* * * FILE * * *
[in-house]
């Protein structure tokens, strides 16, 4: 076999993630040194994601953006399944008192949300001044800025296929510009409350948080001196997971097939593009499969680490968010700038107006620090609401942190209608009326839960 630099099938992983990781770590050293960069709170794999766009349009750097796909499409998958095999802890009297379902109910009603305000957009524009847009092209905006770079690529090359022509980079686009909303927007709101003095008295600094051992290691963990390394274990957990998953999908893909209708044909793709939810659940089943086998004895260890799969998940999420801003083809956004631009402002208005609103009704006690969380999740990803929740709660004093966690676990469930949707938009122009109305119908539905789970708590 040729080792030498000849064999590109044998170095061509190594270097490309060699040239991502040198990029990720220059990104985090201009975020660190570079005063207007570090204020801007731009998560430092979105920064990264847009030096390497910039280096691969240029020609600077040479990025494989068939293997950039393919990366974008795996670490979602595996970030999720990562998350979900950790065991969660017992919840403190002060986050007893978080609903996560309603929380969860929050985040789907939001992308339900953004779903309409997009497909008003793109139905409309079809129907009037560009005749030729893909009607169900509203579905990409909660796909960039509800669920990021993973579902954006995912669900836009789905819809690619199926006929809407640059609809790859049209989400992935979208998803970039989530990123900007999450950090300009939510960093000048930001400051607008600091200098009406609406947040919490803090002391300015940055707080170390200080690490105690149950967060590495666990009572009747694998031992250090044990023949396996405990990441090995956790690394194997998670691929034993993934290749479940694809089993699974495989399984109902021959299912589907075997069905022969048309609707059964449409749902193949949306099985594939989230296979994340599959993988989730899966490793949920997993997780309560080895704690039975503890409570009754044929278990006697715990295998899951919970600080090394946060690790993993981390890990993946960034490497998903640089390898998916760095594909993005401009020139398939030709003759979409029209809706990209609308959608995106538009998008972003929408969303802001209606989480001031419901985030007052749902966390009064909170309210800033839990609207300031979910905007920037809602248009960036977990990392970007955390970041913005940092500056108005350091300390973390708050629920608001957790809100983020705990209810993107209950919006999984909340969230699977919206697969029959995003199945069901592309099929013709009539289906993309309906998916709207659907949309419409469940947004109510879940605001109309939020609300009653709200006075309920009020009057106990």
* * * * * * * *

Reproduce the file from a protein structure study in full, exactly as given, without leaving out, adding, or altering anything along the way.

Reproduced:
[in-house]
């Protein structure tokens, strides 16, 4: 076999993630040194994601953006399944008192949300001044800025296929510009409350948080001196997971097939593009499969680490968010700038107006620090609401942190209608009326839960 630099099938992983990781770590050293960069709170794999766009349009750097796909499409998958095999802890009297379902109910009603305000957009524009847009092209905006770079690529090359022509980079686009909303927007709101003095008295600094051992290691963990390394274990957990998953999908893909209708044909793709939810659940089943086998004895260890799969998940999420801003083809956004631009402002208005609103009704006690969380999740990803929740709660004093966690676990469930949707938009122009109305119908539905789970708590 040729080792030498000849064999590109044998170095061509190594270097490309060699040239991502040198990029990720220059990104985090201009975020660190570079005063207007570090204020801007731009998560430092979105920064990264847009030096390497910039280096691969240029020609600077040479990025494989068939293997950039393919990366974008795996670490979602595996970030999720990562998350979900950790065991969660017992919840403190002060986050007893978080609903996560309603929380969860929050985040789907939001992308339900953004779903309409997009497909008003793109139905409309079809129907009037560009005749030729893909009607169900509203579905990409909660796909960039509800669920990021993973579902954006995912669900836009789905819809690619199926006929809407640059609809790859049209989400992935979208998803970039989530990123900007999450950090300009939510960093000048930001400051607008600091200098009406609406947040919490803090002391300015940055707080170390200080690490105690149950967060590495666990009572009747694998031992250090044990023949396996405990990441090995956790690394194997998670691929034993993934290749479940694809089993699974495989399984109902021959299912589907075997069905022969048309609707059964449409749902193949949306099985594939989230296979994340599959993988989730899966490793949920997993997780309560080895704690039975503890409570009754044929278990006697715990295998899951919970600080090394946060690790993993981390890990993946960034490497998903640089390898998916760095594909993005401009020139398939030709003759979409029209809706990209609308959608995106538009998008972003929408969303802001209606989480001031419901985030007052749902966390009064909170309210800033839990609207300031979910905007920037809602248009960036977990990392970007955390970041913005940092500056108005350091300390973390708050629920608001957790809100983020705990209810993107209950919006999984909340969230699977919206697969029959995003199945069901592309099929013709009539289906993309309906998916709207659907949309419409469940947004109510879940605001109309939020609300009653709200006075309920009020009057106990």